This is one reason why many people say that MCTs, including coconut oil, are burned by the body for energy, or “fuel,” instead of being stored as body fat.
Traditional populations living in tropical areas have been consuming saturated fats, including sources of MCTs like coconuts, for thousands of years without any ill effects — so consider the idea that a low-fat diet is “healthy” to be one of the biggest nutrition lies there ever was!
There are actually a few different forms of MCTs, some that are likely more effective than others. The four different kinds of MCTs include:
- caprioc (acid C6:0)
- caprylic (acid C8:0)
- capric (acid C10:0)
- lauric (acid C12:0)
Generally speaking, the shorter the chain (meaning the lower the number of carbons the acid has), the faster the body can turn the fatty acids into usable energy, in ketone form. Ketones are what the body produces when it’s using fat for energy instead of glucose, such as when someone is following the keto diet
Regardless of the exact kind of MCT, all are still beneficial for overall health — especially for people who have a difficult time digesting other forms of fats, including anyone with conditions tied to malabsorption problems, digestive disorders like leaky gut syndrome, Crohn’s disease, gallbladder infections and so on.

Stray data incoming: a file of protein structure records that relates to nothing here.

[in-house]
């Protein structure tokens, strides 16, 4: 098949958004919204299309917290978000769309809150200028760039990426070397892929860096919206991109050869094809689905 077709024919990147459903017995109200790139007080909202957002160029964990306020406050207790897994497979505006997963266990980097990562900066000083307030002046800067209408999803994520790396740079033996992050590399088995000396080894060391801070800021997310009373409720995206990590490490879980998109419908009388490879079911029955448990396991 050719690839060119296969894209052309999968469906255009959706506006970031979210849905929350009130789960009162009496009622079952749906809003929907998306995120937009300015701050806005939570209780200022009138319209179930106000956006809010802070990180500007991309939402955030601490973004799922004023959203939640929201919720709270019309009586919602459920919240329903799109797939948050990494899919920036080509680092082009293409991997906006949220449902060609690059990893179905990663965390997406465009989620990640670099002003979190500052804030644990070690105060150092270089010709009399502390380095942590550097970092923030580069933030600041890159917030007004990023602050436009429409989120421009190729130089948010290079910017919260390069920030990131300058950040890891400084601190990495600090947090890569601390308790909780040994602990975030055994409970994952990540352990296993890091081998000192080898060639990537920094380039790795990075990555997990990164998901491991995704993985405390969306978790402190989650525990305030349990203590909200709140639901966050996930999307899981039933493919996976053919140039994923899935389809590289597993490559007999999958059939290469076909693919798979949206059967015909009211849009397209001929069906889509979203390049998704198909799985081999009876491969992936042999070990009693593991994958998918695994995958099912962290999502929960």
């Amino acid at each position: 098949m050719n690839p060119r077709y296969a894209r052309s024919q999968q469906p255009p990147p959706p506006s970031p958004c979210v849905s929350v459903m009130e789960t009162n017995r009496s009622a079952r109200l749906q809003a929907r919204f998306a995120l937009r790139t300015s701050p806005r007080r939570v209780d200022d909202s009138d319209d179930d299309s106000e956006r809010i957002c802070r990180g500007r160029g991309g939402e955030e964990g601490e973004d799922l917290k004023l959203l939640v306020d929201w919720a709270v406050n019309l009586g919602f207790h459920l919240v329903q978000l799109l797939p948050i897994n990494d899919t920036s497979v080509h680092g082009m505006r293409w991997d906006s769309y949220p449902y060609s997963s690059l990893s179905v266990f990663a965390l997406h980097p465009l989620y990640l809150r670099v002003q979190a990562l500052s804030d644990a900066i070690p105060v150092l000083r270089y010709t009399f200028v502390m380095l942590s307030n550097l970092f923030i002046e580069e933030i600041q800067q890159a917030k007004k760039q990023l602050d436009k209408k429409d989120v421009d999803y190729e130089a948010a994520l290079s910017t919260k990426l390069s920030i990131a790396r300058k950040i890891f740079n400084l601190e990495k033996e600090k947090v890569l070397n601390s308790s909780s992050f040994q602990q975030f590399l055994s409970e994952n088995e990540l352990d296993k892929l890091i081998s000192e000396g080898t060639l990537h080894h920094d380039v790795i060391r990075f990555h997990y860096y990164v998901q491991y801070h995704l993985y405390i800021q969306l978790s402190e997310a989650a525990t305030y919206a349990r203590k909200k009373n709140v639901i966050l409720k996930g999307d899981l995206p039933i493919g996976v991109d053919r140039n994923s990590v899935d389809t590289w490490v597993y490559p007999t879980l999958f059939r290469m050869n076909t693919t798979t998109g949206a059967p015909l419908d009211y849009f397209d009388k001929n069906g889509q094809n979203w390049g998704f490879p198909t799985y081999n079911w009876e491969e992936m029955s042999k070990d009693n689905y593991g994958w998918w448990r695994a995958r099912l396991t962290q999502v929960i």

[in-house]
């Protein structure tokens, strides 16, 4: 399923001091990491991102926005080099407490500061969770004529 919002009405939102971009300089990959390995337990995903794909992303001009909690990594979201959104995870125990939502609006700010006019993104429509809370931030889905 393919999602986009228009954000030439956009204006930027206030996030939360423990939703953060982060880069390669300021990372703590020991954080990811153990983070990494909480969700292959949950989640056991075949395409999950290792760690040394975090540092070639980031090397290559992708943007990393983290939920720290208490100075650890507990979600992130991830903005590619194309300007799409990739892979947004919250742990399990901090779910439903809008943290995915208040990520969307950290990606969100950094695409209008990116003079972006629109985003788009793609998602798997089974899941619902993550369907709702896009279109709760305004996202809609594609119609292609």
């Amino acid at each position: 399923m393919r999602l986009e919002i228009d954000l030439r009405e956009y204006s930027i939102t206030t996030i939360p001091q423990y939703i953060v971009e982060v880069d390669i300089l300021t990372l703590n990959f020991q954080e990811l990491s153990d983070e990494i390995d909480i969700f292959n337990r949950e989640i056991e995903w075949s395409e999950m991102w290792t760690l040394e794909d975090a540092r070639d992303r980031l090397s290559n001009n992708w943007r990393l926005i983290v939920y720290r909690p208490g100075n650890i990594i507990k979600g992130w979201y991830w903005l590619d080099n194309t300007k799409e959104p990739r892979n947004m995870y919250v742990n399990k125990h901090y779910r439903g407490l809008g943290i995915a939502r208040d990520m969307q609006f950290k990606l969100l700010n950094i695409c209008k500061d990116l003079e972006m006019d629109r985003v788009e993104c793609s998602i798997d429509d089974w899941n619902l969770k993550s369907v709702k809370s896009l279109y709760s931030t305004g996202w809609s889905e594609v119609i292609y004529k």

What is MCT oil used for? Below are some of the benefits of MCTs and why people choose to supplement with it.
1. Can Help with Weight Loss/Maintenance (Including on the Keto Diet)
MCTs seem to have positive effects on energy expenditure, fat-burning and weight reduction.
As part of a healthy diet, there’s some evidence suggesting (mostly from animal studies) that MCT oil can help increase satiety and even raise the metabolic rate at which the body functions.
Does this mean eating large amounts of MCTs daily will make you drop pounds? Not quite.
Not every study has shown a link between MCT oil and weight loss, but some definitely have shown positive effects on metabolic function.